Liver disease in adult transfusion-dependent beta-thalassaemic patients: investigating the role of iron overload and chronic HCV infection

Authors


Correspondence

Dimitrios Kountouras

2nd Department of Internal Medicine

“Hippokration” General Hospital

Medical School, University of Athens,

114 Vas. Sofias Avenue, Athens,

11521 Greece

Tel.: +30 210 6442085

Fax: +30 210 6442017

e-mail: kuduras@hol.gr

Abstract

Background

Iron overload and hepatitis-C virus (HCV) infection, have been implicated in the evolution of liver disease, in patients with transfusion-dependent beta-thalassaemia major (BTM). However, the impact of these factors in late stages of liver disease in adults with BTM, has not been extensively studied.

Aims

To investigate serum indices of iron overload, HCV infection and liver disease, in a cohort of 211 adult Greek patients with BTM, in relation with the findings from liver biopsies.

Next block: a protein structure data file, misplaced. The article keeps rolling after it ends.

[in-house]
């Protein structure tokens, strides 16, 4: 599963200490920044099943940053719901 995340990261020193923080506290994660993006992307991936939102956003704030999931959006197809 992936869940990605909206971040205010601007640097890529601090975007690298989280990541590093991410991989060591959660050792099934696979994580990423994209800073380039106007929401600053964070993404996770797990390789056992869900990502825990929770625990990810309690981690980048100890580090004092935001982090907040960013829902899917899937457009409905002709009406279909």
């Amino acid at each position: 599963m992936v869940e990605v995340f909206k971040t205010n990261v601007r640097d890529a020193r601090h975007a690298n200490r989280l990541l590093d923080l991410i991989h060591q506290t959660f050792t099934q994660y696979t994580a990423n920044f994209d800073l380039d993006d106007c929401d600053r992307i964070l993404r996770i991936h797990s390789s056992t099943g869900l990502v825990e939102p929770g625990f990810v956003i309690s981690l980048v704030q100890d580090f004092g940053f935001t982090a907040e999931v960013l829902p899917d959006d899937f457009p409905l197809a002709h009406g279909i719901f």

Methods

In this cross-sectional study, 211 patients with BTM were enrolled and studied, in relation with HCV infection, ferritin, transaminases, chelation treatment and antiviral treatment. Based on 109 patients biopsied, we correlated liver fibrosis, haemosiderosis and inflammation, with serum indices and HCV status

Results

Among all patients, 74.4% were anti-HCV positive (HCV+). Ferritin was positively correlated with transaminases and negatively correlated with age, while it was not significantly different among HCV+ and HCV− patients. Among the HCV+ patients, 55.4% reported antiviral treatment, while genotype 1 predominated. In a subfraction of 109 patients, in which liver biopsy was performed, 89% were HCV+ and 11% HCV−. Fibrosis was significantly correlated with age (= 0.046), AST (P = 0.004), ALT (P = 0.044) and inflammation (P < 0.001). Advanced fibrosis was present with even minimal haemosiderosis, independently of ferritin values or HCV history.

Conclusions

These data suggest that in the late stages of liver disease in BTM patients, iron overload may be the critical determinant, since fibrosis is related to the minimal haemosiderosis, independently of HCV history.

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